Useful Projects was approached by Central Bedfordshire Council (CBC) to provide advisory support to its Housing Team and inform plans to decarbonise its housing stock.
To start, a policy review was undertaken, looking at relevant international, national and local guidance of policies that support the transition to net zero. Additionally, housing and energy systems best practices were reviewed from both LETI and RIBA 2030. This review went on to recognise that beyond carbon savings, building and retrofitting homes to net zero standards can help address socio-economic inequality and create social value.
The report explores a hierarchy of three different solutions for delivering net zero carbon homes:
- Passive solutions: Achieved through fabric, massing and heat recovery.
- Active solutions: Boilers, hydrogen as well as air source heat pumps.
- Renewable/smart solutions: Solar thermal and photovoltaics as well as batteries and smart solutions.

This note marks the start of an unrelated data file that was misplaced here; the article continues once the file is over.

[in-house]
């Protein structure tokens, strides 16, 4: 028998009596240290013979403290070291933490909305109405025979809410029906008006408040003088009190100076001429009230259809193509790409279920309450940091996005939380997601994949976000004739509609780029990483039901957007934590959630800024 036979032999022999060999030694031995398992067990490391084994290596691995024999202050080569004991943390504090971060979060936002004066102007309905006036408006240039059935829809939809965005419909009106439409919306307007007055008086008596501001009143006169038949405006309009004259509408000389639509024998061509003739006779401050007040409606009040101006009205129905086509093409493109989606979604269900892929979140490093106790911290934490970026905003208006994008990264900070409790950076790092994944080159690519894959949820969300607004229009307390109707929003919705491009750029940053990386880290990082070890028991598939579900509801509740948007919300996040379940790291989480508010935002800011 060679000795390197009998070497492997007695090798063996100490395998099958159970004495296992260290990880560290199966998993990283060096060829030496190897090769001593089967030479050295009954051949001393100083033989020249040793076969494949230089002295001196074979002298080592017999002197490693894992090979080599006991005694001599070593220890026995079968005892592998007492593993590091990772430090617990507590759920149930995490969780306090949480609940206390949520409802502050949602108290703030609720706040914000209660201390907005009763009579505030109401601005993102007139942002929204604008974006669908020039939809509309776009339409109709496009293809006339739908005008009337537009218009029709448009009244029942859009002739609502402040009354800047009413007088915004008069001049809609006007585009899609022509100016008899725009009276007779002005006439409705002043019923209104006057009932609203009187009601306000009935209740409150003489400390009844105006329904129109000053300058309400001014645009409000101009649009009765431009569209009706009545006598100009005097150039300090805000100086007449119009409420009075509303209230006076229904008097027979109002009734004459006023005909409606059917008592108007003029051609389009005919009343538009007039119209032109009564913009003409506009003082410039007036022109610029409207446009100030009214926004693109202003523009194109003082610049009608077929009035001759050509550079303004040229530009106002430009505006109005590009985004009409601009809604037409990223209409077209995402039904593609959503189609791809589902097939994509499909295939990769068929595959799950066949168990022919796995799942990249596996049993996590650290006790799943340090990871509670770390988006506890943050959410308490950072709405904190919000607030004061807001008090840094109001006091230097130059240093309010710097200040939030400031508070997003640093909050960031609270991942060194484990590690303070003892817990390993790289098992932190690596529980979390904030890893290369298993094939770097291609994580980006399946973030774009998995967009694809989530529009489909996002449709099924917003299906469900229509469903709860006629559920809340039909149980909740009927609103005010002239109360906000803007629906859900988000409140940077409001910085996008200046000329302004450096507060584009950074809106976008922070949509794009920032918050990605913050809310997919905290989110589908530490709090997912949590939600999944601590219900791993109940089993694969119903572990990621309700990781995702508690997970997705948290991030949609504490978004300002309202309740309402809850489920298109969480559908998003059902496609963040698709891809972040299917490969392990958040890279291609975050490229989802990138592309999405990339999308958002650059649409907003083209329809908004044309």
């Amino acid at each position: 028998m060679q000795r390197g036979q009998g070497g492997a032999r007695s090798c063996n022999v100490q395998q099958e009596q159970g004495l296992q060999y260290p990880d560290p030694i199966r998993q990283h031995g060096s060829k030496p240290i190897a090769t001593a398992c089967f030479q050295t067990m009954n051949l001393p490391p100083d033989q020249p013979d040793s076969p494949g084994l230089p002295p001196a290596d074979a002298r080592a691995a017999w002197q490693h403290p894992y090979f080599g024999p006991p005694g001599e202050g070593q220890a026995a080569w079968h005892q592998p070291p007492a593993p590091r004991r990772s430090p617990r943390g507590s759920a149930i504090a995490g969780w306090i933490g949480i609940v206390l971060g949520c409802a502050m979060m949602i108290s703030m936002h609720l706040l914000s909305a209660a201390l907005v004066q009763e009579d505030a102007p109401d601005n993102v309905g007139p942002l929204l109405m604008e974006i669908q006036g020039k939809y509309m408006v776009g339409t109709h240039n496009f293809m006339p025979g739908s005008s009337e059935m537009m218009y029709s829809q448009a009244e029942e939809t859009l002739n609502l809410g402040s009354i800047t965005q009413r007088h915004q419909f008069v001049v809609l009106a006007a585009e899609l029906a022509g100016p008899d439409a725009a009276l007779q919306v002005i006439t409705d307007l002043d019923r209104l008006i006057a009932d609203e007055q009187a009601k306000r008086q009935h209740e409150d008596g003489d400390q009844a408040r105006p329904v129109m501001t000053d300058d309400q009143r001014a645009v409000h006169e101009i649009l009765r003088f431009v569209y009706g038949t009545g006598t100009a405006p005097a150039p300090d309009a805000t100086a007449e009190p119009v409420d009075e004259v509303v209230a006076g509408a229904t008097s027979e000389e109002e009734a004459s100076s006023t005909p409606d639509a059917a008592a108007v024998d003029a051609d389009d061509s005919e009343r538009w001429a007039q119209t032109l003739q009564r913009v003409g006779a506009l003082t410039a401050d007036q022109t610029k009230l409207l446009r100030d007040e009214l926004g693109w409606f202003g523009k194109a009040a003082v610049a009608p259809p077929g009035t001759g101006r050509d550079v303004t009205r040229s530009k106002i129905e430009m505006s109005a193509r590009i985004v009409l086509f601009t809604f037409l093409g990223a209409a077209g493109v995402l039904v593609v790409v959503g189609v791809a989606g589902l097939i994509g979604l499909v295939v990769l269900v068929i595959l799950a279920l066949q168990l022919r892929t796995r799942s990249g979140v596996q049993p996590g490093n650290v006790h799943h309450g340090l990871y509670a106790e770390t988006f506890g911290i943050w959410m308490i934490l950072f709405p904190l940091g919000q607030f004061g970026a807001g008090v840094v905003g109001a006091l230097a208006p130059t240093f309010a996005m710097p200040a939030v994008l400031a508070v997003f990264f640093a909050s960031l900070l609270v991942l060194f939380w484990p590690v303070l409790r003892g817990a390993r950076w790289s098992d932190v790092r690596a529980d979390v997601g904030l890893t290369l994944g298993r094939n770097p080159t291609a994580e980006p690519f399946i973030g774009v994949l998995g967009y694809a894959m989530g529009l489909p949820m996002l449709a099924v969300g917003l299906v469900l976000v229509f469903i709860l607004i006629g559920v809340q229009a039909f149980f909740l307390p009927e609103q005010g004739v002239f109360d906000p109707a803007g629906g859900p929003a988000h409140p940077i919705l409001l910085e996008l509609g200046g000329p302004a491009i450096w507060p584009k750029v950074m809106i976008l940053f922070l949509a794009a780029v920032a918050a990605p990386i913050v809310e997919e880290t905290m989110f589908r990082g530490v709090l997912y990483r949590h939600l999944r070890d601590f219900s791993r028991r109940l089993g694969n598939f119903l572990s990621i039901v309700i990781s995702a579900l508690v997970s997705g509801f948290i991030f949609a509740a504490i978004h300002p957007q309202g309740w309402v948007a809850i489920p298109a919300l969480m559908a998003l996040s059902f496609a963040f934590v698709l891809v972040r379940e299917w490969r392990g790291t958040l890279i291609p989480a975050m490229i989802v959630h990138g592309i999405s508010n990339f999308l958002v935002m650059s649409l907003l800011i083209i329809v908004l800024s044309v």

The report has produced advise for both new and existing buildings. For new buildings, the report proposed targets and design recommendations based on best practice. It has been recommended that CBC’s Housing Team aim for passive house standards as soon as possible, yet it was recognised that specific changes are needed for this, in relation to supply chain and upskilling the workforce. For existing building stock, data on CBC’s existing housing stock was analysed. The analysis considered both a ‘soft retrofit’ and a ‘hard retrofit’ approach backed by engineering solutions. Carbon emission pathways were then modelled for the various options, as has a decision- matrix to assist CBC in making retrofitting decisions. This project forms part of CBC’s plan of becoming carbon neutral council by 2030.